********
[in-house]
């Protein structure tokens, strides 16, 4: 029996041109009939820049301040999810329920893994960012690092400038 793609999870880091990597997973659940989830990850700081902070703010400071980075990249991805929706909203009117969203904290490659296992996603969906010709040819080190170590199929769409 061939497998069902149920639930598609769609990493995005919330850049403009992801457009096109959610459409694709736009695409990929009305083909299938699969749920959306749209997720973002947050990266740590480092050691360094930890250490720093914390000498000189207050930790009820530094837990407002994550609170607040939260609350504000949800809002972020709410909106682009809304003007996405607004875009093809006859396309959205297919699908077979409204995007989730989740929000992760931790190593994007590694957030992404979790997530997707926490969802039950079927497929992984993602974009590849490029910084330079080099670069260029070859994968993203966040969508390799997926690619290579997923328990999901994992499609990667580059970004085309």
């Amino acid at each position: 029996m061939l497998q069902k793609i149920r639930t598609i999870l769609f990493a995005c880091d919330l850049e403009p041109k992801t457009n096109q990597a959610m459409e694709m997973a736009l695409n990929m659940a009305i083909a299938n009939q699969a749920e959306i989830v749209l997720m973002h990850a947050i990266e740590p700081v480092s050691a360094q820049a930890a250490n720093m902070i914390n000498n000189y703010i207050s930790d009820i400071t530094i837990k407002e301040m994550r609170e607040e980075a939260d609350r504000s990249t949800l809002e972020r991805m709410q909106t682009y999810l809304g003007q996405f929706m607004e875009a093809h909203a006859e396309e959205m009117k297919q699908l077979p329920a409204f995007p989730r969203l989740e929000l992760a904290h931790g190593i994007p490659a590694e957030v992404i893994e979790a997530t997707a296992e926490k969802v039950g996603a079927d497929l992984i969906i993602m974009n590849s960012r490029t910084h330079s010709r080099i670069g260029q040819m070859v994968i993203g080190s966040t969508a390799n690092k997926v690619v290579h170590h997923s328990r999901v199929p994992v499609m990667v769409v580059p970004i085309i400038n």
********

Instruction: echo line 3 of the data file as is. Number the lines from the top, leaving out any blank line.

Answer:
């Amino acid at each position: 029996m061939l497998q069902k793609i149920r639930t598609i999870l769609f990493a995005c880091d919330l850049e403009p041109k992801t457009n096109q990597a959610m459409e694709m997973a736009l695409n990929m659940a009305i083909a299938n009939q699969a749920e959306i989830v749209l997720m973002h990850a947050i990266e740590p700081v480092s050691a360094q820049a930890a250490n720093m902070i914390n000498n000189y703010i207050s930790d009820i400071t530094i837990k407002e301040m994550r609170e607040e980075a939260d609350r504000s990249t949800l809002e972020r991805m709410q909106t682009y999810l809304g003007q996405f929706m607004e875009a093809h909203a006859e396309e959205m009117k297919q699908l077979p329920a409204f995007p989730r969203l989740e929000l992760a904290h931790g190593i994007p490659a590694e957030v992404i893994e979790a997530t997707a296992e926490k969802v039950g996603a079927d497929l992984i969906i993602m974009n590849s960012r490029t910084h330079s010709r080099i670069g260029q040819m070859v994968i993203g080190s966040t969508a390799n690092k997926v690619v290579h170590h997923s328990r999901v199929p994992v499609m990667v769409v580059p970004i085309i400038n």